• Relationships – “Without good relationships with the children there will not be any learning. Great teaching is about connecting with students. Relationships are the key to it.” Kath Murdoch
  • Agency – How are we learning what we are learning?

Back at school, reading through my notes, I decided I wanted to explore the last one first. The Merriam-Webster meaning of agency is: “The capacity, condition, or state of acting or of exerting power.”

I decided to find out from my students what their capacity is, how they exert power when it comes to learning.

I printed the following questions on A3s and gave the students sticky notes for their answers. The students worked individually but also spent time reading responses from their peers. Agency_3Agency

 

 

 

 

 

What is a good learner?

Student responses:
A good learner never gives up, keeps asking questions and is enthusiastic to start learning new things.
A good learner follows or tries to follow the learner profile attributes.
A good learner is someone who is respectful to others, who likes what they are learning.
A good learner is responsible, organized and most of the learner profile attributes.
A good learner is caring and respectful to others.
A good learner is focused all the time.
A good learner is someone who knows what to do to expand their learning.
A good learner is a person who tries to improve themselves in every possible way.
Is a person who enjoys learning and want to listen to different perspectives.
A good learner is someone who listens to others and who enjoys learning.

• How does your focus change across the day?

Student responses:
It depends on the task.
It changes when I’m near distractions.
I can focus across the day by keeping on task and not messing around and fidgeting.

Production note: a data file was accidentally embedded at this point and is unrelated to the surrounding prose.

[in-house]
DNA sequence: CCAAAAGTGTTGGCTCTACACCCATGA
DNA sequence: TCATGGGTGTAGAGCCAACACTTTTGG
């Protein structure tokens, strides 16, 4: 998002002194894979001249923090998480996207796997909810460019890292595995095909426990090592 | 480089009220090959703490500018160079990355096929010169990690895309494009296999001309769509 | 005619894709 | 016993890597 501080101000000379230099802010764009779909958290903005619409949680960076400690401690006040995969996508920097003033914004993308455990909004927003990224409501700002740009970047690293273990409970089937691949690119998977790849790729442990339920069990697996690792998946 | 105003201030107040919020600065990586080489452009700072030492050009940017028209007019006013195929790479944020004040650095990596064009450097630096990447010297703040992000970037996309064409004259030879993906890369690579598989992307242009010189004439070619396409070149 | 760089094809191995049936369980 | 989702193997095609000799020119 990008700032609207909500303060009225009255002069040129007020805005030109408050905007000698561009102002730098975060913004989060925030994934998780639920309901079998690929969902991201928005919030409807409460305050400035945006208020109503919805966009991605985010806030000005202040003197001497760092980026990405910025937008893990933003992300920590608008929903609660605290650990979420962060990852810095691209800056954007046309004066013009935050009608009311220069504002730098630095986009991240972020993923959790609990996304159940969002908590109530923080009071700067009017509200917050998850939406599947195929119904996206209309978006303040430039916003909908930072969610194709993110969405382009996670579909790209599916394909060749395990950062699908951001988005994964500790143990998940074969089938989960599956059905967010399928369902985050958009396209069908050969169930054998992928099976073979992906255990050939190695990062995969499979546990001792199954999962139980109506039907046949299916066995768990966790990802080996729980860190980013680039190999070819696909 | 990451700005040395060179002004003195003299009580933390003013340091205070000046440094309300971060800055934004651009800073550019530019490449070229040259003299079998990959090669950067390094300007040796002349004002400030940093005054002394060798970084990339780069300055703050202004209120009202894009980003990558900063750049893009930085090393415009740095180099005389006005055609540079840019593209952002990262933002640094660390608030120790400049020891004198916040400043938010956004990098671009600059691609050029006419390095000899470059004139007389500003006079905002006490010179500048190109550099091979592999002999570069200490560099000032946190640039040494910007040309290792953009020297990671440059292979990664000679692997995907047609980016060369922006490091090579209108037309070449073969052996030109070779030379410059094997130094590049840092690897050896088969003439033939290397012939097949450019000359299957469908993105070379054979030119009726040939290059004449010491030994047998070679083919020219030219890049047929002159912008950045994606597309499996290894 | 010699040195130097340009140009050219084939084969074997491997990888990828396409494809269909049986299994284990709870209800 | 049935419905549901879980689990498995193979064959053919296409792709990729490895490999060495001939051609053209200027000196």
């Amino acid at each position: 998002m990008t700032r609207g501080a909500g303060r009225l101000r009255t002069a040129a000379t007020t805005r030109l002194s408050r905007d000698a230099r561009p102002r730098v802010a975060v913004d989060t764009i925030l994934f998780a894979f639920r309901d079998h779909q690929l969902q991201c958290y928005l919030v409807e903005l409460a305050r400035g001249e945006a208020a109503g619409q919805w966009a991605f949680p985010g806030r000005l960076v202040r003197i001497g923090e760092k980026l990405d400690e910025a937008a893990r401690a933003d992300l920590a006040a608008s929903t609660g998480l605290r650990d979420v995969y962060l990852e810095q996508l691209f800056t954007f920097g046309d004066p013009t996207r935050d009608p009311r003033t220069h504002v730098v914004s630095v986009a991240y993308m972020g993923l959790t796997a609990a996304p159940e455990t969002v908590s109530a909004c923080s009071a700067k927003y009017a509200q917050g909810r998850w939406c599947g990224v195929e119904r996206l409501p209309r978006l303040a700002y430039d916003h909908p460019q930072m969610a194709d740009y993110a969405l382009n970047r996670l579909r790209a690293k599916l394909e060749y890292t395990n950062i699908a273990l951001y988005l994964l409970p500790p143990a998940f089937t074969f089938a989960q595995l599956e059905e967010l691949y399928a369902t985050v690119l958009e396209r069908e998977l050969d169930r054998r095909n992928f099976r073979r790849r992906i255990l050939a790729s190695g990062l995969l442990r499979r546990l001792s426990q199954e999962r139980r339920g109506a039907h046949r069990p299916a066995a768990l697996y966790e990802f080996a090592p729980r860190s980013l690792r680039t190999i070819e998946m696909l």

It changes when a friend says something at lunch time and it makes you sad.
It changes every time we change an activity.
My focus changes after the breaks.
My focus gets worse as the day goes on because I get tired.
My focus is very good in the morning but goes out of focus later in the day.
After break I’m really focused, after lunch not so much.

impact

• How do you impact other people’s learning?

Student responses:
By helping them understand something.
By helping them but sometimes I talk too much and don’t concentrate.
By not disturbing them when they are learning.
By sharing their knowledge with them.
By helping them and sharing my ideas.
By trying to support them in they way that I can.
By not talking with them or playing with them I help them learn.
By encouraging them and by giving extra help when needed.
By not distracting them.

Engaged

In what kind of tasks are you most engaged?

Student responses:
Mostly in maths because I really enjoy it.
Any tasks that involve reading and writing.
Any tasks that involves body language and moving.
Fun task are the best kind of tasks for me because I like to have fun.
Task that require moving a lot.
In tasks like working on the exhibition.
When we can work in groups.

 

What role do you tend to play when working in a collaborative group?

Student responses:
I sometimes lead and sometimes follow I listen to the leader and if I am the leader I give tasks to people based on their strengths.
I sometimes yield to let someone else lead I also don’t mind being a follower because it’s fun to see what other people think.
I usually am the leader in a group.
My role is mostly the follower because I am shy.
I am usually the follower but sometimes I have a different perspective than the leader and I share that.
Listening and putting everyone’s ideas together.

How can you take more risks as a learner today?

Student responses:
Not sit with my friends.
Sit next to someone you can learn from.
By doing challenging tasks.
Encourage myself by trying my best.
Believe in myself.
Pushing the negative energy that’s holding me back and say what I think is right.

How can you make sure you are stretched and challenged in your thinking today?

Studenew doc_2nt responses:
Staying focused.
Trying new things that challenge you.
Be a risk taker and push yourself.
Try to be a risk taker.
Trying something I haven’t done before.
By using different ways of communicating..